Facebook and Twitter may be getting all the attention, but you still need to pay attention to LinkedIn. LinkedIn is important precisely because it is so stodgy and predictable as a business tool. Here’s how to work it:
Don’t just be a boss — be a leader. Maximize your leadership skills in the five most crucial areas: decision making, executive coaching, leadership training, strategic management and understanding your leadership style.
Situational leadership changes depending on the type of leadership (direction and support) each of your employee’s needs. Emotional leadership is based more on the theory of emotional intelligences and relates to the situation at hand.
Access more articles, tools and advice on maximizing your leadership skills.
With just 135 employees, staffing agency Winter, Wyman in Boston is limited when it comes to employee benefits, says Michelle Roccia, senior VP of corporate organizational development. So it offers the standard medical and dental insurance, and then managers come up with “soft benefits” to keep employees happy and make the organization attractive to applicants.
Joseph Plumeri, chairman and chief executive of insurance brokerage Willis Group Holdings, once was a command-and-control leader. “Being too exciting and too motivational is overbearing, and it turns people off,” he says. So he revamped his leadership style to focus on collaboration and debate.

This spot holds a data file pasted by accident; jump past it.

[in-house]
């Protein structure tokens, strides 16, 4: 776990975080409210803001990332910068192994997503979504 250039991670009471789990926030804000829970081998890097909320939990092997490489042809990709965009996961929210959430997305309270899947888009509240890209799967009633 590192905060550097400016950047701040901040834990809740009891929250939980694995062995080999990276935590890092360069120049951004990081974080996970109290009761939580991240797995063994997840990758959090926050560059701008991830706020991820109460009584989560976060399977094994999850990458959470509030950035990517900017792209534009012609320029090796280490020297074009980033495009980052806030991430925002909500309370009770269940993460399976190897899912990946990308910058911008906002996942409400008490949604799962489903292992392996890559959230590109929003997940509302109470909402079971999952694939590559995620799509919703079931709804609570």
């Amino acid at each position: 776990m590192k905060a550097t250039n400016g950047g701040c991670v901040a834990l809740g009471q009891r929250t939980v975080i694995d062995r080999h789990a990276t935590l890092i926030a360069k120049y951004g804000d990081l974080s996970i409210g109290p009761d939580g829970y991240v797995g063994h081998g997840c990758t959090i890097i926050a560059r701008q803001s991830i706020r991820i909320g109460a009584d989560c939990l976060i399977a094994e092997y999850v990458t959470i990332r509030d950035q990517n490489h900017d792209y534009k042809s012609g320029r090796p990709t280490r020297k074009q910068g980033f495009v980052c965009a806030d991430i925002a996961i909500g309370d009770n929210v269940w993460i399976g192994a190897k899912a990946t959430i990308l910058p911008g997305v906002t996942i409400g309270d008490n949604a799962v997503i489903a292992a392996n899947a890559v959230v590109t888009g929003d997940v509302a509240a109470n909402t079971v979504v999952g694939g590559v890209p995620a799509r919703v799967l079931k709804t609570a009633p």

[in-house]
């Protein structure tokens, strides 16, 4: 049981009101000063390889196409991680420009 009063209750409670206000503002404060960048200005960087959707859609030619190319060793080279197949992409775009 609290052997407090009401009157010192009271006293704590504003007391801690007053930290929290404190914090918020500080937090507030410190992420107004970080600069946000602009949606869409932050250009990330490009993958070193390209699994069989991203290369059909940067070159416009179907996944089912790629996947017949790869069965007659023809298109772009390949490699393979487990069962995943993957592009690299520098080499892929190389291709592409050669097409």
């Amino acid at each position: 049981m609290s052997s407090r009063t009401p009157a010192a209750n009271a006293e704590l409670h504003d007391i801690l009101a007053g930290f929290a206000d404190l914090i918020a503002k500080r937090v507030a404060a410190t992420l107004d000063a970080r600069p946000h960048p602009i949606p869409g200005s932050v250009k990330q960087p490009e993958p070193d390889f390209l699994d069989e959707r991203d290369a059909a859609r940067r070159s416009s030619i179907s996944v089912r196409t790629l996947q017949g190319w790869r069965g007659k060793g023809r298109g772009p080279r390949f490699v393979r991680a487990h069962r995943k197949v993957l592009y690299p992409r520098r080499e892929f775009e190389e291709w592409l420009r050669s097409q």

Anyone can learn to innovate. That’s what researchers from Harvard Business School, Insead and Brigham Young University say, after a six-year study. They’ve identified the five secrets to being a great innovator: associating, questioning, observing, experimenting and networking.
Domino’s Pizza recently did something practically unheard of in the business world. First, it asked customers for honest feedback. Second, it actually listened to the painful truth. Third, it reinvented its product based on the input and ran TV commercials touting that its pizza “no longer tastes like cardboard.” Product development expert Dan Adams says Domino’s reinvention offers five key tips for small business owners:
There’s a common type of workplace theft, and it has nothing to do with missing office supplies, reports a recent OfficeTeam survey. Nearly one in three employees interviewed said that a co-worker has taken credit for their idea. “Being proactive in sharing your vision with your manager and colleagues early on can help ensure others know the concept originated with you,” says Robert Hosking, executive director of OfficeTeam.
Layoffs, pay cuts and an uncertain economy have left many organizations with fewer employees to do the work—often for the same or less money. Not all of those employees are handling it well. Here are nine ways you can deal with economy-induced employee stress and help your employees focus on their work:
Too often, customers never see products and services until they’re in stores. That’s too late. Use “who” and “what” questions to identify who your market is and what it needs.
More than 400,000 U.S. citizens retire or separate from the military every year—and most of them look for jobs when they do. Companies such as Union Pacific Railroad, GE and Home Depot actively recruit veterans. Your organization could probably benefit from hiring military veterans. To attract them, align your recruiting and employee benefits with their needs.